James Lovelock’s Gaia Hypothesis urges you to become an ecologist.
Landscape, Wealth, & Dispossession enables you to take an ecologically informed stand on the crucial issue of our time: the survival of humanity.
Landscape, Wealth, & Dispossession considers the evolution of the British landscape, at home and abroad, in the context of six powerful forces: Humanity, Feudalism, Capitalism, Industrialism, Colonialism, and Individualism. Thus in six parts, Landscape, Wealth and Dispossession, explains that the Landscape is a manifestation of Wealth concentrated into the hands of the few. Consequently, the many, the mass of humanity, suffer Dispossession, not only dispossessed of its land, but also of its access to other resources, and, therefore, dispossessed of its natural dignity.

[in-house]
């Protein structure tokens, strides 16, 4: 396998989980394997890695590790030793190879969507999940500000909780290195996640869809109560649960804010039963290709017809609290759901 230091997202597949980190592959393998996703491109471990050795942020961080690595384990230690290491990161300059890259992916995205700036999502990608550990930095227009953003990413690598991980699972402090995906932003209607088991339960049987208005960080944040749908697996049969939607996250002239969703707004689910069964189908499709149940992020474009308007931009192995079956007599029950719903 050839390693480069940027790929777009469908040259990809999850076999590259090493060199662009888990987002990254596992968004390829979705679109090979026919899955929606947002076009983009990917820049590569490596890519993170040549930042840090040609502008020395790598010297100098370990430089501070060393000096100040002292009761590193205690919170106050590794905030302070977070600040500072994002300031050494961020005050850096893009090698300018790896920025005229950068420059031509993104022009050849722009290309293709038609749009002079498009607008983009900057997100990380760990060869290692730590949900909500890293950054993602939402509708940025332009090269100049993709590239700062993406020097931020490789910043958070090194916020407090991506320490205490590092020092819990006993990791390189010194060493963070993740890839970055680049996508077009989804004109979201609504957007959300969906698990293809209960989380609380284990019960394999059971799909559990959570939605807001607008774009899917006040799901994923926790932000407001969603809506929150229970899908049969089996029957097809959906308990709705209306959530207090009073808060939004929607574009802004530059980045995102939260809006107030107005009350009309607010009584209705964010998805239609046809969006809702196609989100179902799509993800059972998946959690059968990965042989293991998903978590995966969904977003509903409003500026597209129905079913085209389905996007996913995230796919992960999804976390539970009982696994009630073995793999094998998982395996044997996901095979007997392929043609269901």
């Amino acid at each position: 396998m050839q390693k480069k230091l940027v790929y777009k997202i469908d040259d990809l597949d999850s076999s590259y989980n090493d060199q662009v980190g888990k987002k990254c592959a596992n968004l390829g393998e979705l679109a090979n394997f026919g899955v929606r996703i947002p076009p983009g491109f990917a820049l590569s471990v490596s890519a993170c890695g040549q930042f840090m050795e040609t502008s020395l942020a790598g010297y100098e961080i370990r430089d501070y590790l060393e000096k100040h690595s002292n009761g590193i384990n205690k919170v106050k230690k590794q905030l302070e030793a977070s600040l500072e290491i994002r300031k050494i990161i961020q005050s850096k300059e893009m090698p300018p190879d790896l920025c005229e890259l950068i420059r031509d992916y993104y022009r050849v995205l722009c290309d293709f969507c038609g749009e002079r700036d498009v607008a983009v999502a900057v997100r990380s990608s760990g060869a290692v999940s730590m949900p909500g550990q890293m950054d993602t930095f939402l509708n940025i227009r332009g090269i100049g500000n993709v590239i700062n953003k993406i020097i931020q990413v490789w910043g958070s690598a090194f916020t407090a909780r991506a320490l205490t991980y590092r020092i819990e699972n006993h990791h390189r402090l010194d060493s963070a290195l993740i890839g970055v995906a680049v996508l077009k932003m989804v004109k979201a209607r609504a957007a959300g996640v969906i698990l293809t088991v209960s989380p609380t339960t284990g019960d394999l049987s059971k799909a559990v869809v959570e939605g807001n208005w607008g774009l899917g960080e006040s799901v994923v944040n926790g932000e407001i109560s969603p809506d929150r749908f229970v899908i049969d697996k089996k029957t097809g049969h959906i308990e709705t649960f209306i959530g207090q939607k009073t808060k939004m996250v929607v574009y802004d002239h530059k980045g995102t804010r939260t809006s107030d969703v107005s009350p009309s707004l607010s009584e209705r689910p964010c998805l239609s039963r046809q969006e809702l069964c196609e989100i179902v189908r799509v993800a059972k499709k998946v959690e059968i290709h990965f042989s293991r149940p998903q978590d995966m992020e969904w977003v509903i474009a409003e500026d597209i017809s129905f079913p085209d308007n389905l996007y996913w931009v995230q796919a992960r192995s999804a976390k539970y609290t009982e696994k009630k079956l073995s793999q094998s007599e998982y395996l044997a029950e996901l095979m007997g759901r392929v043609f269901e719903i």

This evolutionary social process is described by Nick Ashton-Jones in a lively, illustrative way in order to encourage a better understanding of the contemporary landscape, not only by geographers, ecologists and politicians, but also by folk who want to correctly interpret the human landscape of which they are a living part.